I recently went to a performance of Verdi’s nineteenth century opera, La Traviata. Like modern musicals, it was a multi-media spectacle, combining singing, dancing, narrative, an orchestra, scenery and lighting.
The outdoor harborside setting boosted the opportunity for grandiose effects, including fireworks and cast members arriving by boat. An enormous 3.5-tonne chandelier with 10,000 Swarovski crystals overhung the stage.
SWEET SPOT REACHED
The whole enterprise was over the top – almost. This is surely the key to success in entertainment, communication or almost anything, which is knowing how far to push and when to ease back.
The sweet spot is the point just before the effort falls over the line into absurdity or ridiculousness.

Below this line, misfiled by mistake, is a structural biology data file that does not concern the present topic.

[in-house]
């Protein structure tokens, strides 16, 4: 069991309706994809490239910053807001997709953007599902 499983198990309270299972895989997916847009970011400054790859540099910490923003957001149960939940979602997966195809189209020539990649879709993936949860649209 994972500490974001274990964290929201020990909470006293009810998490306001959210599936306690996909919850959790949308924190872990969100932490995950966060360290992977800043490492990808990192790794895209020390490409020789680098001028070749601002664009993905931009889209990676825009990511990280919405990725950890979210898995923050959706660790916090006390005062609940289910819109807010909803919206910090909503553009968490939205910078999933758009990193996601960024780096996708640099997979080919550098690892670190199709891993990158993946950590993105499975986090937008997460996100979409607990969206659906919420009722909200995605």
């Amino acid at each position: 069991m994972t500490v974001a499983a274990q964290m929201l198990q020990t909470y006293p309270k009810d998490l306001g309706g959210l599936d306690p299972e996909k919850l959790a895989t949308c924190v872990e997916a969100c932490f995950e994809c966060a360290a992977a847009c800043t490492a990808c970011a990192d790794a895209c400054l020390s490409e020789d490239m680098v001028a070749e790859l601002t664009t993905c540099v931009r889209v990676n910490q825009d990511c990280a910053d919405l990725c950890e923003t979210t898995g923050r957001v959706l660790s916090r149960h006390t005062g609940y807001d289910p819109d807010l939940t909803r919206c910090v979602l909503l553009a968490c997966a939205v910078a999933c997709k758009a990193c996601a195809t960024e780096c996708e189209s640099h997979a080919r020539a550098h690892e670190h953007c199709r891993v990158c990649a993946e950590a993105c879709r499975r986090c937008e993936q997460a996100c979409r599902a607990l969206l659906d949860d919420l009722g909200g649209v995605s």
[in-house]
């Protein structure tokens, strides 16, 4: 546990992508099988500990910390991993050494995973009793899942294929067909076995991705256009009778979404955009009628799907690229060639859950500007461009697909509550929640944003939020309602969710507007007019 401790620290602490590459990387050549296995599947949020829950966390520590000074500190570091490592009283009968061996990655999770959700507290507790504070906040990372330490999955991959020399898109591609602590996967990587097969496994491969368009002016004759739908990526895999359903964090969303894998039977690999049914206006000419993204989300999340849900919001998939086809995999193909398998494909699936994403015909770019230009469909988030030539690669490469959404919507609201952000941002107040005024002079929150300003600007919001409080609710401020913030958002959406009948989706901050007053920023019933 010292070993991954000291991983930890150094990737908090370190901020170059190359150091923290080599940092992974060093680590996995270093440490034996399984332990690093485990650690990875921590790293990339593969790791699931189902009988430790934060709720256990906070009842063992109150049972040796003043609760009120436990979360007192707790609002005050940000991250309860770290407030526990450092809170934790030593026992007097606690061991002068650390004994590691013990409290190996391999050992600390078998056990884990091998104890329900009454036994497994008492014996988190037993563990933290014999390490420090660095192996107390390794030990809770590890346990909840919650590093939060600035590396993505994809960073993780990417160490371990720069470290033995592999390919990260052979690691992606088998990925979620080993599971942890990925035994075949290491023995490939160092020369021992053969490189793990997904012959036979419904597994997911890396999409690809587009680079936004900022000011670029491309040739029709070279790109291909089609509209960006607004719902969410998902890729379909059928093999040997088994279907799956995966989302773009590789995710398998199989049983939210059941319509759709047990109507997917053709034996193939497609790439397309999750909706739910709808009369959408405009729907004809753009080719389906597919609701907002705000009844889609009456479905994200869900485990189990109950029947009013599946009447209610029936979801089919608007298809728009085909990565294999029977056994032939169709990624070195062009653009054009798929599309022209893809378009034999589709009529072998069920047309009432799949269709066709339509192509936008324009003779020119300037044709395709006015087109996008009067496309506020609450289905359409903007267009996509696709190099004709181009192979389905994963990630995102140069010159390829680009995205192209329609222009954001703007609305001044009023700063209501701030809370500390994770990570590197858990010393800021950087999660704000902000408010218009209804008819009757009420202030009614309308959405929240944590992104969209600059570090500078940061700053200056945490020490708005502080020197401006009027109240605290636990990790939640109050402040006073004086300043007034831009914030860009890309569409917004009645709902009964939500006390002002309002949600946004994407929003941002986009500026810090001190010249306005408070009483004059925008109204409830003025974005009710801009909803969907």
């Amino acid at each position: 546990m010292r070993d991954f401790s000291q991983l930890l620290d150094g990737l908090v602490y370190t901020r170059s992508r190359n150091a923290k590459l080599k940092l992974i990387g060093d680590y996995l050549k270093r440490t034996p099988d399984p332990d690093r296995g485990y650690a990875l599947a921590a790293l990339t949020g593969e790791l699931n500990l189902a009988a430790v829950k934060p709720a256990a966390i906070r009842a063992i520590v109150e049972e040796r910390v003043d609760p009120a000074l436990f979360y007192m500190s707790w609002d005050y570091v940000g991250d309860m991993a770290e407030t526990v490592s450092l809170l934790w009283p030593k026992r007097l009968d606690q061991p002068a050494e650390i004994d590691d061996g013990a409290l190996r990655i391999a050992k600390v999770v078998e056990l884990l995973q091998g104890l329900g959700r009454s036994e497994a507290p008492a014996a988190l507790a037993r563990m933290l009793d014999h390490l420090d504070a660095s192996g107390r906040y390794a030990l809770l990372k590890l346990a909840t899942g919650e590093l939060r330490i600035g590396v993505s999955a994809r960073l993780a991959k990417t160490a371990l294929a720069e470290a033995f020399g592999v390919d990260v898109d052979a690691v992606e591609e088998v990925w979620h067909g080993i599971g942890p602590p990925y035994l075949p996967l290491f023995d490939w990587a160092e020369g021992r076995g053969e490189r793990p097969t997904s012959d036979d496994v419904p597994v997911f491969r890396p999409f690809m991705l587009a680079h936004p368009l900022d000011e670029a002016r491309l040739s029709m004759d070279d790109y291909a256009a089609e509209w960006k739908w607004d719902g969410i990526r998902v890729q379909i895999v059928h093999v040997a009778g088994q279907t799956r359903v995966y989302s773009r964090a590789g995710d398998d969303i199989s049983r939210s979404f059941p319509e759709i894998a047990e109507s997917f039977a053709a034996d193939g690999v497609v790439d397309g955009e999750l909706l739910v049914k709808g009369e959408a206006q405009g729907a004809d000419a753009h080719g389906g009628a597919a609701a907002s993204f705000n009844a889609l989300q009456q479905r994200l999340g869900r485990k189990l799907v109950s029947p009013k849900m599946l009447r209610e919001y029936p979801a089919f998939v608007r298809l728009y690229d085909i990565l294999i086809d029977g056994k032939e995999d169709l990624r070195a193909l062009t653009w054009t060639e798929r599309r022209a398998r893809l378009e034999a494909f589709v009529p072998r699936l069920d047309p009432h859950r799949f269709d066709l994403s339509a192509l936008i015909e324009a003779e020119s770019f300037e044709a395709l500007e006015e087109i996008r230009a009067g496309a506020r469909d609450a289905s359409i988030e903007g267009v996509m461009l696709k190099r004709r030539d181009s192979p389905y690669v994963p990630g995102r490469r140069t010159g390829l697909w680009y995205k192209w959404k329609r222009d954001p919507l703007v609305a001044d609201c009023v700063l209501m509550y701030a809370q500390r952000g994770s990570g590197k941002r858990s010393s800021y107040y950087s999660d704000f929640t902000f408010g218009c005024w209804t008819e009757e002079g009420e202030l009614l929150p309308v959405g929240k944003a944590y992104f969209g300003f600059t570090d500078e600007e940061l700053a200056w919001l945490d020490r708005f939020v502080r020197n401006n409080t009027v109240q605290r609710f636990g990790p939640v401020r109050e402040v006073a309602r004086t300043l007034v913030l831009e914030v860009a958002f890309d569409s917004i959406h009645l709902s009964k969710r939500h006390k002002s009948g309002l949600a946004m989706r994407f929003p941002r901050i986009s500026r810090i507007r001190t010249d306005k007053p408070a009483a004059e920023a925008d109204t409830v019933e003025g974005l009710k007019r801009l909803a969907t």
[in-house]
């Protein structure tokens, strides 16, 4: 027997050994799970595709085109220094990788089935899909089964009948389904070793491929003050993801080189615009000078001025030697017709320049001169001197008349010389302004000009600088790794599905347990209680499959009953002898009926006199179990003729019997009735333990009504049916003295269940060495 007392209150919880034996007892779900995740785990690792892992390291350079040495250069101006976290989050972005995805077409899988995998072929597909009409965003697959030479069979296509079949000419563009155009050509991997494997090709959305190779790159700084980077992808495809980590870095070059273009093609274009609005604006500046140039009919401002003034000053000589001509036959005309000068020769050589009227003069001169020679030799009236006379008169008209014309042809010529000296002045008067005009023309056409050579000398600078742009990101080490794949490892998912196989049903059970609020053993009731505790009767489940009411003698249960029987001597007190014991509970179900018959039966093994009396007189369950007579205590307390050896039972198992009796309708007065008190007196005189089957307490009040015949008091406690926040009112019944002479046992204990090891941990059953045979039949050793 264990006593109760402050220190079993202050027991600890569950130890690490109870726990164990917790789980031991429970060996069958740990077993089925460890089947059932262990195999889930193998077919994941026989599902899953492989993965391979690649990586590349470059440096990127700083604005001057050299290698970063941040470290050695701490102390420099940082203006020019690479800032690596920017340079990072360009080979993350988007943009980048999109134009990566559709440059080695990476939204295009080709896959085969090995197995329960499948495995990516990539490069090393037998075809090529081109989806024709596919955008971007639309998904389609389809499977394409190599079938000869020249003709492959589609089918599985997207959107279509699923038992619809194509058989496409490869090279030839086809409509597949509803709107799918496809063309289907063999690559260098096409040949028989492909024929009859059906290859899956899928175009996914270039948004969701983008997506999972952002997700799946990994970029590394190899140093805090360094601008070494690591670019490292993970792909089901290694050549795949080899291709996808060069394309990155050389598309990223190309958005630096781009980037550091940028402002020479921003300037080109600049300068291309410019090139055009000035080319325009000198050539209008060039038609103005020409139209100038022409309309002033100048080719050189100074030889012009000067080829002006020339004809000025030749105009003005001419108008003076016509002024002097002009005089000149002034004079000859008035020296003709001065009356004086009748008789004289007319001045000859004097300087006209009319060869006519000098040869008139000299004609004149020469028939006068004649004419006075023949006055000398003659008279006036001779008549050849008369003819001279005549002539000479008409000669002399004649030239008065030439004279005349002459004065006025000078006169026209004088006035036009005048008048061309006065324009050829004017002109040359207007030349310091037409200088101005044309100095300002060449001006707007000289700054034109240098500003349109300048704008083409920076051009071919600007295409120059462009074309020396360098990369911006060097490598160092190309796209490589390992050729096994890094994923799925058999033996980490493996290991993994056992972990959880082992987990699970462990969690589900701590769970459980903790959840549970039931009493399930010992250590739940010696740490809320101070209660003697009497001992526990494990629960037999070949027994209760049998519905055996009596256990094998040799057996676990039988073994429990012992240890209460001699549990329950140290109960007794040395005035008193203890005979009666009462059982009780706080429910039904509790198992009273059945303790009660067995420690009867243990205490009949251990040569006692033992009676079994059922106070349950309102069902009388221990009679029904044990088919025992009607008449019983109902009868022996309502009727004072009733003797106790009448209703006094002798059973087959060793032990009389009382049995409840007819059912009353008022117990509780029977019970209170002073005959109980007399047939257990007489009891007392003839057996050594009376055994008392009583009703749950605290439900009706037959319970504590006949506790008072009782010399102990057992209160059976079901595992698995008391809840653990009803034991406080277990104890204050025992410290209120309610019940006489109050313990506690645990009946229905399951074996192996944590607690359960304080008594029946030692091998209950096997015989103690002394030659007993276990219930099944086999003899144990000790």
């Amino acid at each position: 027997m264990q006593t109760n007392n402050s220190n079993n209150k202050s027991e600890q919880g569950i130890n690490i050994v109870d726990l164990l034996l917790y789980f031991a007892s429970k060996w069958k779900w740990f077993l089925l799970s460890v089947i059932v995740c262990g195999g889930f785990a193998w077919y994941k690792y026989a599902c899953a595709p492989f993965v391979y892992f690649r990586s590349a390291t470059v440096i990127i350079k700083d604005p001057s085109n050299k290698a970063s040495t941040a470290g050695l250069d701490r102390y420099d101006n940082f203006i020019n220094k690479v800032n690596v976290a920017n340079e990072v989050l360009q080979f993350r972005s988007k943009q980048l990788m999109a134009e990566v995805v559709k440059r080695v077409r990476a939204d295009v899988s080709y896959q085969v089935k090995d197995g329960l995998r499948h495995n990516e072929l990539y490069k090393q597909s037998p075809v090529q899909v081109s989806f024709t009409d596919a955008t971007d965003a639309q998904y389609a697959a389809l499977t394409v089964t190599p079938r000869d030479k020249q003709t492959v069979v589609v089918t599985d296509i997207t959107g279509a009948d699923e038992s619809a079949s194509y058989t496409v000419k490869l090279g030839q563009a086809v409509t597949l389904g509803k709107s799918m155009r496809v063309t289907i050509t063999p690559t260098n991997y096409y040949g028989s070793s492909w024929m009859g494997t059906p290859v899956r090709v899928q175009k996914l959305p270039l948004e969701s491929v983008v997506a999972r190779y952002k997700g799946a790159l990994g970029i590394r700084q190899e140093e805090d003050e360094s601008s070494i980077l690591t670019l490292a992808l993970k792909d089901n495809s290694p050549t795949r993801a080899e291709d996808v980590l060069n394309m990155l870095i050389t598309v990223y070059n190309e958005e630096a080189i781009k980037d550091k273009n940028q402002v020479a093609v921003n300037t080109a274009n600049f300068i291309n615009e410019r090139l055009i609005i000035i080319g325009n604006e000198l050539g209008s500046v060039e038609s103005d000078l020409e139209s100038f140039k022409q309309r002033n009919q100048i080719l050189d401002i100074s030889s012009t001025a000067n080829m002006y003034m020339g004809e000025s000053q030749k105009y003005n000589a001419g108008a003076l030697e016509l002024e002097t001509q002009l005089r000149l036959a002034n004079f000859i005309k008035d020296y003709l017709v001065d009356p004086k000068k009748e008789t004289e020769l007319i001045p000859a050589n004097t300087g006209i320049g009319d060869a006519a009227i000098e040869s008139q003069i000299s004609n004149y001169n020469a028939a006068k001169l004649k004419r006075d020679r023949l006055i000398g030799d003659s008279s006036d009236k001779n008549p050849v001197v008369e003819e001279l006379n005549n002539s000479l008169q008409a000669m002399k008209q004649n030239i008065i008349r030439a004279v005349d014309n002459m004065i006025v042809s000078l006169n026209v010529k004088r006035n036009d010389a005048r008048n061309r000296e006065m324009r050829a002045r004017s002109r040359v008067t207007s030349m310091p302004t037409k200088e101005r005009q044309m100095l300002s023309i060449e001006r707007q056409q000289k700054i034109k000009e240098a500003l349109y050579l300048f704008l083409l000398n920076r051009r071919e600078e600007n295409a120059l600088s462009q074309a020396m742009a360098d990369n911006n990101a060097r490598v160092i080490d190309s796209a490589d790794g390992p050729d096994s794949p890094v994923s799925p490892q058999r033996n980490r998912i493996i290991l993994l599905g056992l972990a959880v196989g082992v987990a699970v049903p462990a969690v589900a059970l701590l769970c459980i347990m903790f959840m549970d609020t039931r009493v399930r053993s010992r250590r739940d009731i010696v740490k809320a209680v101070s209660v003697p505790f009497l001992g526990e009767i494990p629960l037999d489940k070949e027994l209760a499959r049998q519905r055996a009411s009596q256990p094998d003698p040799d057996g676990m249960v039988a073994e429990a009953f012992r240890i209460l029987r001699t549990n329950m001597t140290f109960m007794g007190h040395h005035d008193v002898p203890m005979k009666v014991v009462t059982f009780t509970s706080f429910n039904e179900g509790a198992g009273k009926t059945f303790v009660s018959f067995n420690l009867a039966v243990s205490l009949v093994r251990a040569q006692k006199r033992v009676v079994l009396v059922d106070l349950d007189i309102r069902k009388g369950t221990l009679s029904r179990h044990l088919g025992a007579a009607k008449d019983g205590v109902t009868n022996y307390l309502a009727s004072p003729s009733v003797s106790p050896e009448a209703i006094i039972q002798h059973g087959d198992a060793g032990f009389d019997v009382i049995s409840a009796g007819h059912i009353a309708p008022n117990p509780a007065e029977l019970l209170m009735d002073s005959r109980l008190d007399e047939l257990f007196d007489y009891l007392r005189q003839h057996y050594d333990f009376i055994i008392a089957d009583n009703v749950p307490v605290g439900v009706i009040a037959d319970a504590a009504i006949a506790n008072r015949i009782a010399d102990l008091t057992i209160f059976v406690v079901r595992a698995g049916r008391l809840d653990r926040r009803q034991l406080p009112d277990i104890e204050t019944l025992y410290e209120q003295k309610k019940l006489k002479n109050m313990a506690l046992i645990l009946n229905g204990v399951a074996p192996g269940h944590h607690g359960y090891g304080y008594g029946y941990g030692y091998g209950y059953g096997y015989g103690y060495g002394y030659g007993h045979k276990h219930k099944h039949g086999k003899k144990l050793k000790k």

Changing entertainments, watch any motor race and check the lead car. You’ll see lots of small evidence of the traction limits being approached, such as brief wheel locks during braking, sideways judders on the bends, tail wag under acceleration.
The winner is the person who can drive fastest without spinning out, colliding or failing to take a corner.
JUST THIS SIDE
The skill of motor racing is not to drive safely and under control, but to keep the car just this side of catastrophe. Similarly, an accomplished producer or communicator knows exactly where the traction limits lie.
Of course each medium has its own parameters or variables. Opera is not the same as motorsport or a politician’s speech.
But people who have mastered the sweet spot principle are invariably the most successful. This was just as true in Verdi’s time as it is today.
Photo by Borna Bevanda